A hard core of those enthralled by Trump cannot be convinced otherwise. They hold liberal elites in contempt. They don’t believe CNN or The New York Times. Many subscribe to outlandish theories about Islam and immigrants and the continuing covert machinations of that most famous “Islamic immigrant” of them all, Barack Obama. For this hard core of Trump supporters, the United States could begin to break down, the economy take a nosedive, the international community hold the leadership in Washington in contempt, and they will continue to believe in Trump and Trumpism. The president could even gun down a few people and his most fervent supporters would say nothing except, “Good shot, Mr. President!” Remember: even after Nazi Germany went down in fiery defeat in 1945, significant numbers of Germans remained in thrall to National Socialism. In 1947, more than half of those surveyed still believed that Nazism was a good idea carried out badly.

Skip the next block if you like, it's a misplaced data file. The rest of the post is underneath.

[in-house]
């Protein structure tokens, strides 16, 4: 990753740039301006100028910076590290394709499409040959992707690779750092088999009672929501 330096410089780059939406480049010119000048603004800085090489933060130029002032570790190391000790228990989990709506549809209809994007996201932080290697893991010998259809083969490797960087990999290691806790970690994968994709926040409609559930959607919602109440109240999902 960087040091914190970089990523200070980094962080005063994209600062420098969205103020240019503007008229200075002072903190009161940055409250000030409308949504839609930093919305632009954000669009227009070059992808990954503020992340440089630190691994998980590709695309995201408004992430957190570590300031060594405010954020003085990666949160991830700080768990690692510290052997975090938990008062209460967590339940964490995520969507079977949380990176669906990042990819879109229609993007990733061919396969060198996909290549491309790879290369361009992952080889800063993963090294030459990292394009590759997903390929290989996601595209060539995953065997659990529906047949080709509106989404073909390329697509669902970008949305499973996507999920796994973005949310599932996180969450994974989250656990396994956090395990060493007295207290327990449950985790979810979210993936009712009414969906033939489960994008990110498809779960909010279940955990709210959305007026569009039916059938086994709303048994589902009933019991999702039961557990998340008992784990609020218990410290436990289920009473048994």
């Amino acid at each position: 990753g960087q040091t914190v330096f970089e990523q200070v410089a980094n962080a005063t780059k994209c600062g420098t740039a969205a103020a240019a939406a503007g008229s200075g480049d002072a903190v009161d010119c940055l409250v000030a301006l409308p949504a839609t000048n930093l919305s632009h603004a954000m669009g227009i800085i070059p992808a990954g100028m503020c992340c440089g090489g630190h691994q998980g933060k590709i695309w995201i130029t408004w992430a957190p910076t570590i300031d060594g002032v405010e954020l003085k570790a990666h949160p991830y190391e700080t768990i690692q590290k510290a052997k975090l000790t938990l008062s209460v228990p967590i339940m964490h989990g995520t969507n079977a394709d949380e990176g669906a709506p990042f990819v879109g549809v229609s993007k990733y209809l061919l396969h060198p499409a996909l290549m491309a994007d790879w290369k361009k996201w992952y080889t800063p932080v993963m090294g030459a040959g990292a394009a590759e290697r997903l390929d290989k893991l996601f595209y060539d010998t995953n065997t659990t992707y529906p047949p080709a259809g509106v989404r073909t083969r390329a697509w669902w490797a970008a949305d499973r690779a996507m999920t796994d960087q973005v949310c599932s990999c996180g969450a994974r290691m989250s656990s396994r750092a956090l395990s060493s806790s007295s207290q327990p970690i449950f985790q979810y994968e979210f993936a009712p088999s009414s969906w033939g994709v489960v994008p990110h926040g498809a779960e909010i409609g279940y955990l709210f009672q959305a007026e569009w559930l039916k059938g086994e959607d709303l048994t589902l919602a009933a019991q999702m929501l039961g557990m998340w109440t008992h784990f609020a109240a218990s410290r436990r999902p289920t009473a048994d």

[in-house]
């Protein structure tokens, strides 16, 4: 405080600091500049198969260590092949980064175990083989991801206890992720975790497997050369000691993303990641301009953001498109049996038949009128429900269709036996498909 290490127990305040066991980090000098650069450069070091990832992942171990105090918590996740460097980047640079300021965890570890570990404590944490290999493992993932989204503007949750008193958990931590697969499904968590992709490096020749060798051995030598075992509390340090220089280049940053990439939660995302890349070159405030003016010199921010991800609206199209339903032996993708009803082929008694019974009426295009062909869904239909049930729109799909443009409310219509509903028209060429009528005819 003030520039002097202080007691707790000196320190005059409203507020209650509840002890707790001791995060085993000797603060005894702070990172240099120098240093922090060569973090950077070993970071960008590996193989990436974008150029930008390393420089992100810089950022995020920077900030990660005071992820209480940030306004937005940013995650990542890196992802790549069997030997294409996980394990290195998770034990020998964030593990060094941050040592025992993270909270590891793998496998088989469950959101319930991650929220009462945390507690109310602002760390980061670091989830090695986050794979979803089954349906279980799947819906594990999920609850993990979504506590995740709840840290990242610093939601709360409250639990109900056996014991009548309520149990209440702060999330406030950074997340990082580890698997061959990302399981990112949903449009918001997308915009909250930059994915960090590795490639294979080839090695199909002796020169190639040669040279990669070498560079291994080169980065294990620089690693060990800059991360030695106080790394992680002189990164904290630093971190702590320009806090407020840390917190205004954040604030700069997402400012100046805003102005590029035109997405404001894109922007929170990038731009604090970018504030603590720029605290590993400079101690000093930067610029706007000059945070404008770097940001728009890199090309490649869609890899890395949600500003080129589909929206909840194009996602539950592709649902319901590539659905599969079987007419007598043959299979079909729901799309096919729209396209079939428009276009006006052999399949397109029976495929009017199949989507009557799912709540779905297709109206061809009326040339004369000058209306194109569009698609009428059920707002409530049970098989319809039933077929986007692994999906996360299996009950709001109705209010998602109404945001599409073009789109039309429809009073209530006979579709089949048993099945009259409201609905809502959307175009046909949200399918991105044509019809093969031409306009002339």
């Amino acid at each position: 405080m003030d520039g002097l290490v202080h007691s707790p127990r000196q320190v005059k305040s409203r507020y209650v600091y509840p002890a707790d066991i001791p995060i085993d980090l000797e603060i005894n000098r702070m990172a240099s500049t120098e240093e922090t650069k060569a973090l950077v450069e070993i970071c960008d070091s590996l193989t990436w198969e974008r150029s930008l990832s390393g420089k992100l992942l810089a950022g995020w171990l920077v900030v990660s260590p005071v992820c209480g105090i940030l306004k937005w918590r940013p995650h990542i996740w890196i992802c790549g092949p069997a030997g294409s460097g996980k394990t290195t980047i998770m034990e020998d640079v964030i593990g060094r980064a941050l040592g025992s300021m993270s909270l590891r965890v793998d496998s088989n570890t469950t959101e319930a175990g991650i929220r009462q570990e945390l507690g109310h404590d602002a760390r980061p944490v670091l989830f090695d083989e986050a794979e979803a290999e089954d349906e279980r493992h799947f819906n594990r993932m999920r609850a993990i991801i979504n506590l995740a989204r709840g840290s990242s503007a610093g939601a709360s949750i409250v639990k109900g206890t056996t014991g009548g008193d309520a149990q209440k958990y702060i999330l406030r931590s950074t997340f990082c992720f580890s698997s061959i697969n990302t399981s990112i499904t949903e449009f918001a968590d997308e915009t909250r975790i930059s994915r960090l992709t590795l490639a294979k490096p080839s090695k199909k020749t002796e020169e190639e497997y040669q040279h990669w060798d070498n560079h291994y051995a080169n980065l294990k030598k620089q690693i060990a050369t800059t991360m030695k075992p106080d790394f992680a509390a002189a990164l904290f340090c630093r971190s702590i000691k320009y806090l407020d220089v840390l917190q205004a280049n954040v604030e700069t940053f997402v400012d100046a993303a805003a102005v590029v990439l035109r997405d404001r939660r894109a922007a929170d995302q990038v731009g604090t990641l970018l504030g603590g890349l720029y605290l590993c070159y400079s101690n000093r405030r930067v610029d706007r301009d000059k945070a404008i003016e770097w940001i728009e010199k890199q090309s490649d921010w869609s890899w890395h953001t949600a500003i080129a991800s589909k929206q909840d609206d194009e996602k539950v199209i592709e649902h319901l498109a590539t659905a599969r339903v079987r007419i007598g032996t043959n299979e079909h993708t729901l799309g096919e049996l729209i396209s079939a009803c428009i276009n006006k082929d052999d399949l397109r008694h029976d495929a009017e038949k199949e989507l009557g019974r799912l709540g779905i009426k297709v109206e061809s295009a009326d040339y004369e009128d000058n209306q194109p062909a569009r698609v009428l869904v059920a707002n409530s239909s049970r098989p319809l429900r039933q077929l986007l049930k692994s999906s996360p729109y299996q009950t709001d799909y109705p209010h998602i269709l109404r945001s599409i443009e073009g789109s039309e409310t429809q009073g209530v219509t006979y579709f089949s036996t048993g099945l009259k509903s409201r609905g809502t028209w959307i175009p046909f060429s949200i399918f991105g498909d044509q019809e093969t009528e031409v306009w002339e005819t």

But plenty of Trump supporters — whether they’re disaffected Democrats, Hillary-hating independents, or rock-ribbed Republican conservatives — don’t fit such a definition. Some have already become deeply disillusioned by Trump’s antics and the demolition derby that his advisers are planning to unleash on the U.S. government, which may, in the end, batter their lives. They can be brought over. This is potentially the biggest of big-tent moments for launching the broadest possible resistance under the banner of a patriotism that portrays Trump and Bannon as guilty of un-American activities.